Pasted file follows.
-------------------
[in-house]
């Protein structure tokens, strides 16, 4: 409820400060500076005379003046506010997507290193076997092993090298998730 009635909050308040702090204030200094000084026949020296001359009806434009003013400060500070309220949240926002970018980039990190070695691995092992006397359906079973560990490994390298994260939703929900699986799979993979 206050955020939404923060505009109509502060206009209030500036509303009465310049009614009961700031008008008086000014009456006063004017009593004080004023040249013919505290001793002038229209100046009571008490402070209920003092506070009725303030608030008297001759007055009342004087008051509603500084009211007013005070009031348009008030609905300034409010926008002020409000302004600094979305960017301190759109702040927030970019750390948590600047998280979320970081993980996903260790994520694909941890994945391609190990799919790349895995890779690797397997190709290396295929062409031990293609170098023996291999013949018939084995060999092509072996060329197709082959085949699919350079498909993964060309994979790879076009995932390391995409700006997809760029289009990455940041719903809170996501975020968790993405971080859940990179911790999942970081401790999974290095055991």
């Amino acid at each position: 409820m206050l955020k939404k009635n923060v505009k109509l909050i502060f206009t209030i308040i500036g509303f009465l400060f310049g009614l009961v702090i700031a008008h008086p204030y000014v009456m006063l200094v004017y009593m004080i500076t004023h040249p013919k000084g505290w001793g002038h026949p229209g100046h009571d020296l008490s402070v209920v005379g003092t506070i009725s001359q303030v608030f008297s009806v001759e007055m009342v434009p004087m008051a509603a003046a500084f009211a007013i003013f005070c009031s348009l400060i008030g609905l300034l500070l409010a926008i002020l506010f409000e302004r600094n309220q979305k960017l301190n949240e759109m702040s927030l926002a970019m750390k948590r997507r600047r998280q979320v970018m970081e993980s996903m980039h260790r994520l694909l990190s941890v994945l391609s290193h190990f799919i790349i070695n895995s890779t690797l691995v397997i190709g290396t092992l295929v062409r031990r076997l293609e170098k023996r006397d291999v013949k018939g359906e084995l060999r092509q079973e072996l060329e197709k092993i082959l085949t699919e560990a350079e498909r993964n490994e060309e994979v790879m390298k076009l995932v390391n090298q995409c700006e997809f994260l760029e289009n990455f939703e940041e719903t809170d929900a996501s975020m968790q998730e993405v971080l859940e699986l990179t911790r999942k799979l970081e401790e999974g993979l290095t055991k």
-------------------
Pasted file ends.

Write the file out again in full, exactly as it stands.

[in-house]
């Protein structure tokens, strides 16, 4: 409820400060500076005379003046506010997507290193076997092993090298998730 009635909050308040702090204030200094000084026949020296001359009806434009003013400060500070309220949240926002970018980039990190070695691995092992006397359906079973560990490994390298994260939703929900699986799979993979 206050955020939404923060505009109509502060206009209030500036509303009465310049009614009961700031008008008086000014009456006063004017009593004080004023040249013919505290001793002038229209100046009571008490402070209920003092506070009725303030608030008297001759007055009342004087008051509603500084009211007013005070009031348009008030609905300034409010926008002020409000302004600094979305960017301190759109702040927030970019750390948590600047998280979320970081993980996903260790994520694909941890994945391609190990799919790349895995890779690797397997190709290396295929062409031990293609170098023996291999013949018939084995060999092509072996060329197709082959085949699919350079498909993964060309994979790879076009995932390391995409700006997809760029289009990455940041719903809170996501975020968790993405971080859940990179911790999942970081401790999974290095055991």
């Amino acid at each position: 409820m206050l955020k939404k009635n923060v505009k109509l909050i502060f206009t209030i308040i500036g509303f009465l400060f310049g009614l009961v702090i700031a008008h008086p204030y000014v009456m006063l200094v004017y009593m004080i500076t004023h040249p013919k000084g505290w001793g002038h026949p229209g100046h009571d020296l008490s402070v209920v005379g003092t506070i009725s001359q303030v608030f008297s009806v001759e007055m009342v434009p004087m008051a509603a003046a500084f009211a007013i003013f005070c009031s348009l400060i008030g609905l300034l500070l409010a926008i002020l506010f409000e302004r600094n309220q979305k960017l301190n949240e759109m702040s927030l926002a970019m750390k948590r997507r600047r998280q979320v970018m970081e993980s996903m980039h260790r994520l694909l990190s941890v994945l391609s290193h190990f799919i790349i070695n895995s890779t690797l691995v397997i190709g290396t092992l295929v062409r031990r076997l293609e170098k023996r006397d291999v013949k018939g359906e084995l060999r092509q079973e072996l060329e197709k092993i082959l085949t699919e560990a350079e498909r993964n490994e060309e994979v790879m390298k076009l995932v390391n090298q995409c700006e997809f994260l760029e289009n990455f939703e940041e719903t809170d929900a996501s975020m968790q998730e993405v971080l859940e699986l990179t911790r999942k799979l970081e401790e999974g993979l290095t055991k």